It has been suggested that my banking affairs are of public interest. I refute that. Where does public interest begin or end? I am a private citizen. Can I presume my medical records will be sought, twisted and turned for public consumption next, just as happened with my wife’s medical records at the Moriarty tribunal in 2002?
What I find curious is that Deputy Martin would lambaste Sinn Féin TD Mary Lou McDonald for releasing the names of individuals wrongly associated with the Ansbacher tax-avoidance scheme. I have never seen the Fianna Fáil leader as animated as he shot from both barrels last December in the Dáil at Deputy McDonald over the totally unacceptable releasing of alleged “Ansbacher names” of former cabinet and Fianna Fáil colleagues. I have real sympathy for those named.
Furthermore, I read Michael McDowell’s comments over the weekend and they need to be taken with a grain of salt. He worked for months for the Moriarty tribunal for free and never sent them a bill. Also, he was on a long-term retainer from Independent News & Media and Tony O’Reilly for many years. He always has something to say about me but underlying everything you have to look at his agenda, which he always fails to declare.
The man and woman on the street can draw their own conclusion. If one looks at what has happened since 2010 in Ireland, we have seen many terrible situations: the pain of people who have lost their jobs, homes, self-esteem and confidence. The ill-fated policy of Nama and other institutions, selling off parcels of loans to foreign, bottom-fishing funds.
Many decent people who had loans transferred to Nama, or had loans with Anglo Irish Bank/IBRC were thrown to the wolves. I do not know anybody with a mortgage or business loan who would be able to pay their loans on receipt of a sudden and unexpected demand.
There were commercial borrowers employing thousands of Irish people who were good borrowers and it is immoral how they have been treated. I was in the fortunate position to be able to meet all my obligations in full. Speaking from a business perspective, we have seen a whole community of business people and entrepreneurs whose lives have been ruined by the miserable behaviour of these institutions and our Government’s policy of selling them down the river. I have known people who took their own lives, people who lost everything including their homes and their marriages. Also many people who have had nervous breakdowns. The toll all this has taken on the “community” that makes up our country is quite shocking.
I think it is regrettable that there is such a feeding frenzy to spread rumours and selectively leak information to point- score, challenge a competitor or simply do somebody down. It is done behind the cloak of secrecy and anonymity and the principle that “my enemy’s enemy is my friend”. Social media being used for this purpose is crowded with cowards.
When the foreign buying of Irish assets was at its height, I decided to buy a number of companies to keep some of them Irish, to preserve and grow employment and to seek opportunities for these businesses to develop in Ireland and overseas. These included Siteserv, Topaz, Beacon Hospital and others. These were consensual deals with founders, management and lenders. A friend of mine over dinner one night said: “Don’t bother buying anything in Ireland: you will get dog’s abuse.” His words are ringing in my years as I write this piece.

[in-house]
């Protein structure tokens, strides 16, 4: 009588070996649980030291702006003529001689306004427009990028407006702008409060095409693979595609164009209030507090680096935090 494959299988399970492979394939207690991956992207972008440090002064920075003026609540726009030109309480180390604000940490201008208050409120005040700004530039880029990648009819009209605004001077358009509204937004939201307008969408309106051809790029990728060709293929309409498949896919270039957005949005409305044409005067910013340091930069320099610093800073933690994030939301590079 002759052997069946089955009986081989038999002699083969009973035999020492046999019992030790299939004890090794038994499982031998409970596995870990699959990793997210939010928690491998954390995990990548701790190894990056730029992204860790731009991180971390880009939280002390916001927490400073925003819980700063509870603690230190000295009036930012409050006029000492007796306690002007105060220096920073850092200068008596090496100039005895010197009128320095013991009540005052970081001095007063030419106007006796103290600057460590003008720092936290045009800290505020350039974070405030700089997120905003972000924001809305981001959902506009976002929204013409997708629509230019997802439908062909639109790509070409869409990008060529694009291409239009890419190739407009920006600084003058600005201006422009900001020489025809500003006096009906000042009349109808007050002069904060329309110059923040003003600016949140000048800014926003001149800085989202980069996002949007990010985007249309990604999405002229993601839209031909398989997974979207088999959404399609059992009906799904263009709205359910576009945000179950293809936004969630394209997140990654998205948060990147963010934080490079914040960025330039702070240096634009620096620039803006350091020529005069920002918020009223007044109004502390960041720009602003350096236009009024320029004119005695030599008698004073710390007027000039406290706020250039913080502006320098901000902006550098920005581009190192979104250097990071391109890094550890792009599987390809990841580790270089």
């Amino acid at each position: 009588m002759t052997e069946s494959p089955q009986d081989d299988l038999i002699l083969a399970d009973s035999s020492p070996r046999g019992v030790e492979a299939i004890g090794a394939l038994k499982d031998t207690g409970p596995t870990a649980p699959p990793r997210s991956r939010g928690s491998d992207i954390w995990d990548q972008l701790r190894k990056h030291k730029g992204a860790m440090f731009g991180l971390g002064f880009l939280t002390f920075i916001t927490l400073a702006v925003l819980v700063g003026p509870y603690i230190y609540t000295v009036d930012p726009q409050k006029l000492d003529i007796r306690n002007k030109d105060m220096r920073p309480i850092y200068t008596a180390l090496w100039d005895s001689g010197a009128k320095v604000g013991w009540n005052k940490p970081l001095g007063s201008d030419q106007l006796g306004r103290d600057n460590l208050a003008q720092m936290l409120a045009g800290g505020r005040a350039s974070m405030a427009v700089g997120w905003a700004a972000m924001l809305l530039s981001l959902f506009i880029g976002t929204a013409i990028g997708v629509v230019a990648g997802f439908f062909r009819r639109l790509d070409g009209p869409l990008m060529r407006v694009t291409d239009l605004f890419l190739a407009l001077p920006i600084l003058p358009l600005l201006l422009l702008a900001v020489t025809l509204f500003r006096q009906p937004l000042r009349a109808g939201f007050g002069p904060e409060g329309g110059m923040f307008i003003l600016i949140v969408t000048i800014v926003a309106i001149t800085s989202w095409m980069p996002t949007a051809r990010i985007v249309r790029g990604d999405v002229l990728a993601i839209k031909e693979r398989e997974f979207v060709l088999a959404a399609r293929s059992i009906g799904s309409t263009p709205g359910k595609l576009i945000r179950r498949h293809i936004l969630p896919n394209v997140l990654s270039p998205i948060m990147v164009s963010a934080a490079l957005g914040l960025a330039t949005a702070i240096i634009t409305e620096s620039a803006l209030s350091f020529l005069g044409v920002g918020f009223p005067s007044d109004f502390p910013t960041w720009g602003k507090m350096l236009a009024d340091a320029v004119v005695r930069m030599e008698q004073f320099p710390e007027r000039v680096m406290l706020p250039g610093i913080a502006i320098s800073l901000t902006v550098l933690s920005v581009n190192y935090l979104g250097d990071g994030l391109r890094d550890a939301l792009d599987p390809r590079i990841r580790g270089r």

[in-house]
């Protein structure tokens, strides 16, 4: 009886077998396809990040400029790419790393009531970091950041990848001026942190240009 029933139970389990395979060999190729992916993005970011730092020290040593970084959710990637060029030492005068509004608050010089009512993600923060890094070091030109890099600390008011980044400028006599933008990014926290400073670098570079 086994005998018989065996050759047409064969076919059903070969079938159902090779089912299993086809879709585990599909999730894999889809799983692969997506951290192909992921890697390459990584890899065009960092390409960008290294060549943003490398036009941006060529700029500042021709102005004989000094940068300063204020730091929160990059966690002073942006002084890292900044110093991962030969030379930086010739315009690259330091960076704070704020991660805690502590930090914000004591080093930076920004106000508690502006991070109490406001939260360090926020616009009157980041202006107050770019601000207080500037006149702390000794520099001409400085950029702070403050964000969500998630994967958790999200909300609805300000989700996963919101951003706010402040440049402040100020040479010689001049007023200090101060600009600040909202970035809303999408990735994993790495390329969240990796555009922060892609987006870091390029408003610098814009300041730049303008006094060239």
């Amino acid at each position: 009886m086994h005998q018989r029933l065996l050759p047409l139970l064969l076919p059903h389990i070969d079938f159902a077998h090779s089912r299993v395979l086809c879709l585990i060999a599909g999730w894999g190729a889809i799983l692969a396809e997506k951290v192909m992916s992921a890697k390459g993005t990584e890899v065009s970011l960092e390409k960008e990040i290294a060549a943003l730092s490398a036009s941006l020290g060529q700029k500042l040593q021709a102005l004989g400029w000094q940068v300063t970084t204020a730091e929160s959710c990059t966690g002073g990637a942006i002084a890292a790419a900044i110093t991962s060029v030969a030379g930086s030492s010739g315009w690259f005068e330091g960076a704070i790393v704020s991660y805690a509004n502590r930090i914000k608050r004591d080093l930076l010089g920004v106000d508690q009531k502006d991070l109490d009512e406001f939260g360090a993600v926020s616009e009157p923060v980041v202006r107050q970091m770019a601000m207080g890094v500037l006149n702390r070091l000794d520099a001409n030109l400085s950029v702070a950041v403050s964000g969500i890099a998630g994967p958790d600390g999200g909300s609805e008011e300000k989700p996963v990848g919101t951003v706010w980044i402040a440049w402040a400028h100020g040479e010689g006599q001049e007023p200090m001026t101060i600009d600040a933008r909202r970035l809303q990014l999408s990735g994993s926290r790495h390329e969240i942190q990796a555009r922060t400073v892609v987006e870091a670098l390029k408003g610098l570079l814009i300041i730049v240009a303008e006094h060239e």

Coincidentally, Deputy Murphy has also been vocal about the Siteserv transaction. To be categorical, we have nothing to hide and would welcome an early review of this. Preferably, Siteserv would be reviewed first by Mr Justice Iarfhlaith O’Neill and the contents of the review made public immediately.
I always firmly believed that this country would emerge from recession quite quickly because of the immediate spending cuts and real Government action to meet the troika plan. I also had confidence in the Irish work ethic and the large numbers of very able young Irish women and men.
At a particular point in time when foreign multinationals were at their most nervous about their deposits in Irish banks I decided to be contrarian. I took a decision that Digicel would repatriate its cash deposits from US banks amounting to more than $600 million and place them with two Irish banks as a vote of confidence. Both banks asked my permission to tell a small number of foreign clients of this decision to help stop further outflows and this was granted. At that time, and subsequently, I was talking up Ireland internationally as a recovery story. I wanted to make a significant financial gesture of support at home. This was to show solidarity with Ireland but also to support the efforts of Minister for Finance Michael Noonan in stabilising the Irish banks and slow future outflow of deposits.
I have been dragged into a media frenzy because of RTÉ’s attempts to publish my private bank details and Deputy Murphy’s desire to distort them.
I have never experienced the level of abuse, venom and hatred resulting from taking a stand to protect privacy in relation to my financial affairs.
Over time I do really hope that the anger and nastiness which fuels the current discord will abate and be replaced by a positive and constructive outlook for the country. I will always be proud to be Irish, optimistic and a republican with a small “r”.